Darwin  posed the problem of sexual selection as perhaps distinct form natural selection, yet the distinction disappears when its solution lies in game theory . While not always explicitly game theoretic, models of Fisherian run-away selection [78,79], advantages to females of selecting gaudy males and the handicap principle  all aim to explain the adaptiveness of otherwise counterintuitive traits. What is clear is that sexual selection is not separate from but rather a subset of natural selection. Sexual selection studies mating behaviours as adaptations. The emerging field of social selection , despite protestations, is not a substitute for sexual selection, but rather a valuable expansion that studies how sexuality and mating behaviours take on expanded roles beyond simply procreation .
Is there an exceptionalism to sexual selection? Yes, but in underappreciated ways. There are two features that render it a highly constrained and fascinating evolutionary game. First, gender-specific traits and gender itself are conditional strategies. The actual strategy is ‘if female then _____ and if male then _____’. The strategy itself is quite androgynous. Female- and male-specific strategies are actually a subset of state dependencies. State dependencies can include the age, stage or energy state of a forager. For example, a hungry animal has less to lose from risking predation than a well-fed individual . Hence it may adopt riskier feeding behaviours . In state-dependent games, the solution for one group is often making the best of a bad or a good situation. This is not the immediate case for sexual selection where the combined payoff to males must equal the combined payoff to females. The sex-specific strategies of females and males can increase or decrease the size of the total pie (collective payoffs), but the split remains 50 : 50. In a sense, intrasexual ‘competition’ must always be more intense as each male or female strives for a larger portion of its gender's share.
For sexual selection, the G-function takes the form of G(vf, vm, uf, um, xf, xm) where the subscripts refer to sex-specific strategies and population sizes. Sexual selection will seem quite sensible and even concordant with the ‘rest’ of natural selection when the selection gradients favour an increase in some female or male trait, dG/dvf > 0 and dG/dvm > 0, and the increase of this trait in the whole population also increases fitness, dG/duf > 0 and dG/dum > 0. Overall, the ESS allows for a more successful population that attains a higher population density of both males and females. This might correspond to female birds adjusting clutch size optimally and males providing parental care.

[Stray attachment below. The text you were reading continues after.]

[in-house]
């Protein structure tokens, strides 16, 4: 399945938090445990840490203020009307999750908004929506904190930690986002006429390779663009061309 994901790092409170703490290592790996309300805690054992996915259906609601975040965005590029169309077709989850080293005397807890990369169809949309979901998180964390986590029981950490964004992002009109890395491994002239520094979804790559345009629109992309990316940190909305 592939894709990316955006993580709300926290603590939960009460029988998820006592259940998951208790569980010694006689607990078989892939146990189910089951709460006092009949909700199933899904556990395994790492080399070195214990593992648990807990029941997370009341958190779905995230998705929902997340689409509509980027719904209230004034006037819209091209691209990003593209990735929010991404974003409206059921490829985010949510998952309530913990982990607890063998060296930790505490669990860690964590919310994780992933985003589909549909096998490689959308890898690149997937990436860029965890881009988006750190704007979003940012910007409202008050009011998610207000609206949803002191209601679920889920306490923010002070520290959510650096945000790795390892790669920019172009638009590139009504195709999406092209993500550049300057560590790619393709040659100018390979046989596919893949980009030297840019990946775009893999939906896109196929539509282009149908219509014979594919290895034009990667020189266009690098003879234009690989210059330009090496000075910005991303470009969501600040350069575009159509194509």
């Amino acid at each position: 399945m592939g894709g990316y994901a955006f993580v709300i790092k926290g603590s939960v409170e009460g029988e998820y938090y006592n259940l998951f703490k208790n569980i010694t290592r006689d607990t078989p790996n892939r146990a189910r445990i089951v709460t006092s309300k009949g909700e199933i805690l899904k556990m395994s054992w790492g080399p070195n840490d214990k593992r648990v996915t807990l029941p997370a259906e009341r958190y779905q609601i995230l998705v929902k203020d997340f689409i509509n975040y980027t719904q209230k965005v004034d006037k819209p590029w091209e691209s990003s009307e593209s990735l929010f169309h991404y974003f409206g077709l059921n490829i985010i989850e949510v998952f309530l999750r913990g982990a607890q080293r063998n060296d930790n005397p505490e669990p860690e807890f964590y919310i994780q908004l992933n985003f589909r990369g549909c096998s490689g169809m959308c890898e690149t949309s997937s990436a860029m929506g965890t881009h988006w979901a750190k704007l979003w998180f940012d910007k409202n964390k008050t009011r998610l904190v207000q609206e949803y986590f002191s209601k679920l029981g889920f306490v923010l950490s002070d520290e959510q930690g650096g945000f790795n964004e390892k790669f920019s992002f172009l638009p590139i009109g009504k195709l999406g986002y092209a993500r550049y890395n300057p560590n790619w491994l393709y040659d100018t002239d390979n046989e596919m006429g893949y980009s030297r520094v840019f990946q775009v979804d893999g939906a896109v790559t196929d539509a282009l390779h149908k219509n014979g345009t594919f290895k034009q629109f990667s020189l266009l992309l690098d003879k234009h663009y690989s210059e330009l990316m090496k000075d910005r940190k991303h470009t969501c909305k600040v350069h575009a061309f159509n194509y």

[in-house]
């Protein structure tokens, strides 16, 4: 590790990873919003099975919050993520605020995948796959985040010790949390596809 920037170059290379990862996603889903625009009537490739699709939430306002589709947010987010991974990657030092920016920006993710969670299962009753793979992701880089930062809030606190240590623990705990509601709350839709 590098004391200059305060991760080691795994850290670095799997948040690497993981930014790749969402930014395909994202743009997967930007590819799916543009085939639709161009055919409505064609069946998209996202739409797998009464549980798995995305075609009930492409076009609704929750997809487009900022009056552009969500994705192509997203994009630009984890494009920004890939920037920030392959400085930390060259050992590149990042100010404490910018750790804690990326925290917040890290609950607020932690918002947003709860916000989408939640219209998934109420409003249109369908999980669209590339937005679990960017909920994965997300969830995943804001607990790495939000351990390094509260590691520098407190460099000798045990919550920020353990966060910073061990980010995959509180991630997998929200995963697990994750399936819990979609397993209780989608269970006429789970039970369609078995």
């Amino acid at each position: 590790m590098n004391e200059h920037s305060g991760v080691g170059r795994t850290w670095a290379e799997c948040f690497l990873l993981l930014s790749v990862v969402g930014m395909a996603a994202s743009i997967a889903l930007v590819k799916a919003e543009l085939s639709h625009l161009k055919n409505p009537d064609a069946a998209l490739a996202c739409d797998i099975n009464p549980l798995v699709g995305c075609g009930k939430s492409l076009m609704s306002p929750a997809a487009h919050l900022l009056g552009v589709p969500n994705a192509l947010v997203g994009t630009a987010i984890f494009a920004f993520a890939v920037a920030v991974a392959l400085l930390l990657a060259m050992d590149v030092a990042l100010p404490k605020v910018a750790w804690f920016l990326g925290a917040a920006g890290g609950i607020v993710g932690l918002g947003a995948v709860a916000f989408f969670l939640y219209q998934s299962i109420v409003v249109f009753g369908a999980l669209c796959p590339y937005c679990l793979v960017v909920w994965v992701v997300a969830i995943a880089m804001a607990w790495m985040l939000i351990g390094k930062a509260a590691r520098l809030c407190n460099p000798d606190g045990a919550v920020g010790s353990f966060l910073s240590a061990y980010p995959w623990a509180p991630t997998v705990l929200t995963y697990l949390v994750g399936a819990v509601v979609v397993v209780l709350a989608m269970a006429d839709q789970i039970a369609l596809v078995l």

Conversely, imagine the case of water striders [84,85]. Males aggressively guard their mates in a manner that risks injury and predation (dG/dvm > 0; but dG/dum < 0). Females may exacerbate the nuisance behaviour of males by foraging in riskier habitats or by adopting expensive evasive tactics (dG/dvf > 0; but dG/duf < 0). And the situation can even worsen if female behaviour simply encourages more extreme male harassment behaviours (d2G/dvfdum > 0; and dG/dvmduf > 0). The actual biology and traits may vary greatly in their appearance (witness the time and effort devoted by male and female bower birds in constructing, maintaining and scoping out displays). Yet, any time the individual male or female is selected upon to exaggerate a trait that when adopted by the group impairs fitness, the traits will seem maladaptive. While appearing to be quite useless for the more practical aspects of the struggle for existence, their roles in allowing males and females to succeed in their respective contributions to fitness makes the products of sexual selection very much ESS and the best given the circumstances.
6. Niche construction and ecological engineering